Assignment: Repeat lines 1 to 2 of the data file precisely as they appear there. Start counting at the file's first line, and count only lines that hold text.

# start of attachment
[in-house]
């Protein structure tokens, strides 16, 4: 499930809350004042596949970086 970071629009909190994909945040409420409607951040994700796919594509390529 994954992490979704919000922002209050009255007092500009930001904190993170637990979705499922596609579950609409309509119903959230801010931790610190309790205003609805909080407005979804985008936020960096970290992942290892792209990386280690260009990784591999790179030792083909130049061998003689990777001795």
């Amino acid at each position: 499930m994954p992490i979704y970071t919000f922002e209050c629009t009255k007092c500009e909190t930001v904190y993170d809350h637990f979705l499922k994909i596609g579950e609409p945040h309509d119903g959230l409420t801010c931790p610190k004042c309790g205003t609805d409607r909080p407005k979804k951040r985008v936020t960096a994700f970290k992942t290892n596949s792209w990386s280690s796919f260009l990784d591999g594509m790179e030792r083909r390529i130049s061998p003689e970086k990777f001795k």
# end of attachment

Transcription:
[in-house]
């Protein structure tokens, strides 16, 4: 499930809350004042596949970086 970071629009909190994909945040409420409607951040994700796919594509390529 994954992490979704919000922002209050009255007092500009930001904190993170637990979705499922596609579950609409309509119903959230801010931790610190309790205003609805909080407005979804985008936020960096970290992942290892792209990386280690260009990784591999790179030792083909130049061998003689990777001795």